Above: A Zoom sketch by Leslie Gates.
Dr. Leslie Gates is an associate professor in art education at Millersville University and a 2003 alumna. And, like many others, she’s attended a lot of Zoom meetings over the past year. A lot of them.
But Gates, ever the creative, took advantage of the time to turn still images from her many meetings into art via a series of sketches featuring her colleagues at their home offices.
Above: Leslie Gates (left) and Eli Andrus (right).
She explains that as the pandemic wore on, she found herself worn out and fatigued from going from meeting to meeting online. Gates says she missed the human connection that comes from working alongside your friends and coworkers. One night, as she chatted with a friend from work – yes, via Zoom – she felt the urge to sketch. So, she did just that.
The ongoing series of drawings, each framed in a little black box, are a familiar site to those who’ve worked remotely over the past year. The sketches feature a solitary subject within, sometimes mid-thought, sometimes looking off screen.
Above: Zoom drawings by Leslie Gates.
Students and alumni from Millersville University may recognize some familiar faces in Gates’ work. “The main technical challenge to what I am doing is really in the capturing of images – trying to find something that is clear, well composed and then translating the screenshot into a drawing.”
Her efforts and attention to detail have certainly paid off. To date, she has made 32 drawings that capture a unique time in her work life. Gates’s Zoom drawings are also the subject of the article, Working in the Rectangle, featured in the December 2020 issue of Art Education Journal.
Gates is not the only artist who’s taking to creating during Zoom meetings. 2004 MU art education graduate Eli Andrus had a similar instinct.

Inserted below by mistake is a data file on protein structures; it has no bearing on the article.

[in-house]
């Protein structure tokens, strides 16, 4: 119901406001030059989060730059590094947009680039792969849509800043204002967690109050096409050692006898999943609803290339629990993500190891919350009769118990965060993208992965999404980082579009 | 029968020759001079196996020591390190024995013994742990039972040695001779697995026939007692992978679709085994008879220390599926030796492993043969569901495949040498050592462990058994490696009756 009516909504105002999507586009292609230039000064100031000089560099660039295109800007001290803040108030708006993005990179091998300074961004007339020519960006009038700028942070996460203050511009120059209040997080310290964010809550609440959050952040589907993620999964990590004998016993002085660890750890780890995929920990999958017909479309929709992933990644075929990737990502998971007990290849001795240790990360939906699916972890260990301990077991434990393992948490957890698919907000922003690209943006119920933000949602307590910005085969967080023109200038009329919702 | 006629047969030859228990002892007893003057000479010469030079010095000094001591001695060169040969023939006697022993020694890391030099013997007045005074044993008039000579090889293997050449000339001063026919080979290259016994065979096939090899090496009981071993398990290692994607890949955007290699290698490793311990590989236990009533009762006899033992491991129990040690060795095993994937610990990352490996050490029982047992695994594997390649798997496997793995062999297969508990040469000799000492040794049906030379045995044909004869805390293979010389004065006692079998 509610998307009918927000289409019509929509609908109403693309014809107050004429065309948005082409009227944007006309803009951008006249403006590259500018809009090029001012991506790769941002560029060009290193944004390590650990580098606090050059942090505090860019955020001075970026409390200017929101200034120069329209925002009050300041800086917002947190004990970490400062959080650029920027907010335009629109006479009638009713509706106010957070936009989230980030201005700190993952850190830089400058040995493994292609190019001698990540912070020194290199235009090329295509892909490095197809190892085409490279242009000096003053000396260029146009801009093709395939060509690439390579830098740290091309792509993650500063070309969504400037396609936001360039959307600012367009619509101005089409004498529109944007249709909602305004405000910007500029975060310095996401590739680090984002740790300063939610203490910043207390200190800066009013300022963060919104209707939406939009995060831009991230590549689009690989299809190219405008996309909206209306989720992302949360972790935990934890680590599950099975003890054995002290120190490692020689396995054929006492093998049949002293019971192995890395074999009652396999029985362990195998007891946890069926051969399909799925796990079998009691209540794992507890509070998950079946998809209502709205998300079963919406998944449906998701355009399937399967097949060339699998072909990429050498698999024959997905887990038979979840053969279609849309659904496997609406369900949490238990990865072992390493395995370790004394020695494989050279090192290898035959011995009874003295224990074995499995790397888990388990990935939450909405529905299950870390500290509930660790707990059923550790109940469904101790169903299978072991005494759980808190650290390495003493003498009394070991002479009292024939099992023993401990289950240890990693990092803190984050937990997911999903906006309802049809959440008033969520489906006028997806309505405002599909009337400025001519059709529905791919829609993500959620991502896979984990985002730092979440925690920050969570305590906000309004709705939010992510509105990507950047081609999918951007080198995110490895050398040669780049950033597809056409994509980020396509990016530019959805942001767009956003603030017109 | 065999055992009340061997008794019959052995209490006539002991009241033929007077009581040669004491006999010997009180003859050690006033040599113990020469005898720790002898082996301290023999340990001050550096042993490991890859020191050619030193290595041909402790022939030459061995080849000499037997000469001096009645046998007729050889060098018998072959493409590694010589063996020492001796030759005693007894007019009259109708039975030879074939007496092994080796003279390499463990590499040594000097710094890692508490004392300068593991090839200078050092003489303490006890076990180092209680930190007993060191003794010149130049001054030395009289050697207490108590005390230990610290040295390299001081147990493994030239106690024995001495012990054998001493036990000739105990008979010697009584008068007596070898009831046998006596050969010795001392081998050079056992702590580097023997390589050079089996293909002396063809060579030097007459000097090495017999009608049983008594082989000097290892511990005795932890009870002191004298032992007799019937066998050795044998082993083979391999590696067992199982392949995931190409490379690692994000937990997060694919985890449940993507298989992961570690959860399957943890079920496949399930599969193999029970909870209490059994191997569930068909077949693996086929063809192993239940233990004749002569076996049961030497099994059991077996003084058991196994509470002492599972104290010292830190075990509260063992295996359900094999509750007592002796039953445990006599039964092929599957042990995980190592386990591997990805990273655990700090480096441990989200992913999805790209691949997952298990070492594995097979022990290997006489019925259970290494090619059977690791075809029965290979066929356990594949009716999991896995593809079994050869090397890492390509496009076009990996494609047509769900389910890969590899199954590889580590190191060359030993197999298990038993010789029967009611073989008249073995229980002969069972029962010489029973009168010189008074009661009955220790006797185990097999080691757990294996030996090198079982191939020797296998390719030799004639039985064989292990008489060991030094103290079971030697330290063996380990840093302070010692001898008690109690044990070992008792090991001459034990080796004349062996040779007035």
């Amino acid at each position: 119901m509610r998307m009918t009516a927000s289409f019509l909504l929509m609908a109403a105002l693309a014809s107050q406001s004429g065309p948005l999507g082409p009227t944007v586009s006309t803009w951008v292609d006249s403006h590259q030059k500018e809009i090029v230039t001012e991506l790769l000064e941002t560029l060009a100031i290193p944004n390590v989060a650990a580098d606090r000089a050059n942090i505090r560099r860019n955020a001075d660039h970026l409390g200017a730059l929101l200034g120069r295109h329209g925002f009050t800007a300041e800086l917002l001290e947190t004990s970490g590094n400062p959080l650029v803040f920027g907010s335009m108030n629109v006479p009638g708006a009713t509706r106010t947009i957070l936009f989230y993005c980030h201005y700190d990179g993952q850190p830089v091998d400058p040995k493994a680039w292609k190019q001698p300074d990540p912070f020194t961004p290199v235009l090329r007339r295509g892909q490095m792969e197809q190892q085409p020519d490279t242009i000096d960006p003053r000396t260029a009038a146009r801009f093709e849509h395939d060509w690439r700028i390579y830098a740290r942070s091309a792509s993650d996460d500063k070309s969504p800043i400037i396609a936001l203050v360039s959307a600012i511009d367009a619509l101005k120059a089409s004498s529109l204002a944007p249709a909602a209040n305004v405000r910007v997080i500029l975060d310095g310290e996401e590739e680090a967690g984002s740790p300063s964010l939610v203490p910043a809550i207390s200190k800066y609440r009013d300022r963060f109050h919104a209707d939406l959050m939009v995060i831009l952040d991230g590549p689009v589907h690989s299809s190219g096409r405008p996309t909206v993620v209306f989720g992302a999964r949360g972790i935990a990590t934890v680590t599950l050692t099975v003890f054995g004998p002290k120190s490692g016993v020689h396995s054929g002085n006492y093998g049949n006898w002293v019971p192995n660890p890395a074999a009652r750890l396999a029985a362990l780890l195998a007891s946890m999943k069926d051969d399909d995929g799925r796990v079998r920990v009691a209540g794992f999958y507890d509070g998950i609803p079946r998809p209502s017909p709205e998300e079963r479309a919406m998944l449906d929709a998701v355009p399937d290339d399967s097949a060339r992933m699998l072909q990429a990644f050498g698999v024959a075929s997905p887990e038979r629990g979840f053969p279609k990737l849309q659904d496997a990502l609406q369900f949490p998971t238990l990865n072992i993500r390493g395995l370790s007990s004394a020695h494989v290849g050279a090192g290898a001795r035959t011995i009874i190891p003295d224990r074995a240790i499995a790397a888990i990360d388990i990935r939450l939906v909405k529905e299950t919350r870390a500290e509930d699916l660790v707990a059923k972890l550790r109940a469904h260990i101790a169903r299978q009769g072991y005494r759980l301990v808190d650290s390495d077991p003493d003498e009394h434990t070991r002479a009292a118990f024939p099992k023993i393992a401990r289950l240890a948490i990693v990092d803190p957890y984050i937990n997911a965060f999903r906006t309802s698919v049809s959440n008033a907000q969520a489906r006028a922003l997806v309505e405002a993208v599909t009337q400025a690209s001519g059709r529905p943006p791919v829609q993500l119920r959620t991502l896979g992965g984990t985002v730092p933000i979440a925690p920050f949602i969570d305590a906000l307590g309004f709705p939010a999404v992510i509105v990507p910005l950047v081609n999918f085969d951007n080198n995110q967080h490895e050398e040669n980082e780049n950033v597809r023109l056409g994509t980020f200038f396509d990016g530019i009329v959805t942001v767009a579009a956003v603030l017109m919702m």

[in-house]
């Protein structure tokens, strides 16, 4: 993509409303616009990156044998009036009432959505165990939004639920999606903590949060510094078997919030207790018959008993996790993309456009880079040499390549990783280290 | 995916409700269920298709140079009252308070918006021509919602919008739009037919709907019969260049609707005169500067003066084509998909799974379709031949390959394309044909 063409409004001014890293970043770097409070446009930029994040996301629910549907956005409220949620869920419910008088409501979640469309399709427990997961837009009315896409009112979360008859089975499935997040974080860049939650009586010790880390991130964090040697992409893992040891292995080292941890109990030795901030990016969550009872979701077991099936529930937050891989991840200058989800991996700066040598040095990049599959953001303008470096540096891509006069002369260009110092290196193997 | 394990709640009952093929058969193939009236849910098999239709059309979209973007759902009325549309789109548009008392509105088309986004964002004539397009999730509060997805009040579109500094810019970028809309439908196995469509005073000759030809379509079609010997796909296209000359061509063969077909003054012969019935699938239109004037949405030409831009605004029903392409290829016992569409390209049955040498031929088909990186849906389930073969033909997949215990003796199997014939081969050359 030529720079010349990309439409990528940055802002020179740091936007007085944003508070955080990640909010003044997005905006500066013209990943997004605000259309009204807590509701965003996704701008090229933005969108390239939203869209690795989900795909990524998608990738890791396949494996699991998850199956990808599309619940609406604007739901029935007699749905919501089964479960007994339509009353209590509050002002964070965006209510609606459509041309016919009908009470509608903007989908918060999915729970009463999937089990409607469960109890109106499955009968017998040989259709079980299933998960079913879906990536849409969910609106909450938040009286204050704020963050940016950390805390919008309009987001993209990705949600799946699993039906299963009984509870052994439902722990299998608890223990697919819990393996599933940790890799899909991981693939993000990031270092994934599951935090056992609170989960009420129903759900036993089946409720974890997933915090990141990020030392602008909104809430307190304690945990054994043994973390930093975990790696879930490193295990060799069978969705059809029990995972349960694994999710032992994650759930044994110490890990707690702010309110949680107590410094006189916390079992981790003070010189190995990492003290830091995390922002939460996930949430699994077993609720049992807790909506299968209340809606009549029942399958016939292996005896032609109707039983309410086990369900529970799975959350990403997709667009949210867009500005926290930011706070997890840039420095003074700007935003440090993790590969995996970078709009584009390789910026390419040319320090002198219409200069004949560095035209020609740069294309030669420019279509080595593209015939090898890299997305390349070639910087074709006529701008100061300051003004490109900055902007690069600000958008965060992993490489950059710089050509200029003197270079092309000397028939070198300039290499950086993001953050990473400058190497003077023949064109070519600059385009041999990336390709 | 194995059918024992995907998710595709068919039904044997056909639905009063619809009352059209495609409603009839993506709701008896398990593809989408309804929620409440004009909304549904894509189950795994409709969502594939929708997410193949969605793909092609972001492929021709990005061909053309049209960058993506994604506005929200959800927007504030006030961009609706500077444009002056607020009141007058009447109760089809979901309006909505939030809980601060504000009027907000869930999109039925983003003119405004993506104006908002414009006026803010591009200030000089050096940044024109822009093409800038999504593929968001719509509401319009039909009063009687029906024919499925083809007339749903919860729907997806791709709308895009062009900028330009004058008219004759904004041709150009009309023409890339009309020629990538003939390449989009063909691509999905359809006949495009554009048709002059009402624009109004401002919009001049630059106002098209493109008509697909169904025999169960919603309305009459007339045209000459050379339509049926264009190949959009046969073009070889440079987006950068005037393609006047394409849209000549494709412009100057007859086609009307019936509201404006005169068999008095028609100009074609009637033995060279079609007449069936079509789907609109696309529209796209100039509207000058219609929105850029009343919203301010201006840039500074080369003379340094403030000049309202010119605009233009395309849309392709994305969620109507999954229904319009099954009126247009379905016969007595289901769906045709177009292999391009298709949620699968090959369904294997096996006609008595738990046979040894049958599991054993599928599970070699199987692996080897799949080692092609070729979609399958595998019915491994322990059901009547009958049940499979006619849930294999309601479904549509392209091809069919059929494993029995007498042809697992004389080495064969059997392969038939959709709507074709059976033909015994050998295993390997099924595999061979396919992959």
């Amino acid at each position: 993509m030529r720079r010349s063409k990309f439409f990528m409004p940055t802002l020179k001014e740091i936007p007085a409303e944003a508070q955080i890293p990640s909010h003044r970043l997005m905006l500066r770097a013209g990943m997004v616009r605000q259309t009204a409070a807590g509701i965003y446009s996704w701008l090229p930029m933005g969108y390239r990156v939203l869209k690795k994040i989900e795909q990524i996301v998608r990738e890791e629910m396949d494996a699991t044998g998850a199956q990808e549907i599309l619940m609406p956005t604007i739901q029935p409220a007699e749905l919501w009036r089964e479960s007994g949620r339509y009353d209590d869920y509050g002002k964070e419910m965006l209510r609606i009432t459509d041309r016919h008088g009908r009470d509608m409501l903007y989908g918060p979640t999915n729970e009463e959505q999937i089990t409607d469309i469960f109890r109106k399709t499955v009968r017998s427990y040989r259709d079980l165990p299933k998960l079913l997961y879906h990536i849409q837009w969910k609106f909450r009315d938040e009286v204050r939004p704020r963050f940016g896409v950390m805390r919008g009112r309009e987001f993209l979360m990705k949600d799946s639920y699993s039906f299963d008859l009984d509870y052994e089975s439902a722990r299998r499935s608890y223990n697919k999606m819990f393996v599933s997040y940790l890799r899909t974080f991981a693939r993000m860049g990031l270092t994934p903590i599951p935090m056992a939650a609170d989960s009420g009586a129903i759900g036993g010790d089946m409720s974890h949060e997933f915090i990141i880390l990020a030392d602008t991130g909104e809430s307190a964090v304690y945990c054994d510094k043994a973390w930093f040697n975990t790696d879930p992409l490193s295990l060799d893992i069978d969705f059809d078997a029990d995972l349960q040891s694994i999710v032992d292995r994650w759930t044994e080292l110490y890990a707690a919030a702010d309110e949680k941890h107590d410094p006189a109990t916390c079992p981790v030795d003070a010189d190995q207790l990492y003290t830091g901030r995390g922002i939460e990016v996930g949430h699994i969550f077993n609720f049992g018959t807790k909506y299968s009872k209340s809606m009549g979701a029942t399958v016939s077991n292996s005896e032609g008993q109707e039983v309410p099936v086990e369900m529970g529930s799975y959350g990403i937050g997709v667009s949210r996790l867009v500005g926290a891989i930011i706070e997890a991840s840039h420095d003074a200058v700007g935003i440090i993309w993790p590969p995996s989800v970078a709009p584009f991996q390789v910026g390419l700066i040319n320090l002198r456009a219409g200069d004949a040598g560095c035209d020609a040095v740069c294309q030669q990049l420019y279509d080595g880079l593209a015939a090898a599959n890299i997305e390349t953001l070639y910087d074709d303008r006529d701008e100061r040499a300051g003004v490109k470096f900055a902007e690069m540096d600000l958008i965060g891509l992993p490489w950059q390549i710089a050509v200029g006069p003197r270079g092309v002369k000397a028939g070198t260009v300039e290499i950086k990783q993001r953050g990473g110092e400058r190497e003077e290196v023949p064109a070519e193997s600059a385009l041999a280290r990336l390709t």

Above: Zoom drawings by Eli Andrus.
Andrus now lives in Malvern, Pennsylvania and teaches art at the elementary level in the Downingtown Area School District. Outside of his teaching gig, he maintains a studio practice making, exhibiting and selling art. “There has been a steady stream of private commission work [recently],” he notes.
During the pandemic, he has been drawing his subjects live during meetings using black and white gouache. “Gouache is essentially an opaque watercolor medium that captures fine detail, dries quickly, and is reworkable,” he explains. “Those characteristics make it a good medium for improvisational and direct work like sketching people in Zoom.”
Andrus says he’s always sketched during meetings. “I find it helps me focus,” he says. “When everything switched to Zoom, it was a natural transition. However, the conceptual potential soon asserted itself and my Zoom portraits took on a life of their own apart from my typical sketching practice.”
Gates and Andrus have both pondered what their work might mean to themselves and others in the future, as it captures a very unique time in history.
Gates says she is grateful that she followed her instinct to create. “I think we will need time to process all we are losing, loving, and learning during the pandemic,” she says. “As the pandemic goes on, I become more convinced that documenting it in the moment feels like the right thing. I am using drawing to document something I know I don’t yet fully understand. The drawings feel like artifacts to me. I am starting to wonder what I will understand about these drawings in 10 or 20 years.”
Andrus echoes her sentiments. “I can only say it has been a cathartic exercise in processing and documenting a watershed moment in history. I suspect that that will be its long-term legacy.”
To see more artwork by Dr. Leslie Gates, click here.
To see more artwork by Eli Andrus, click here.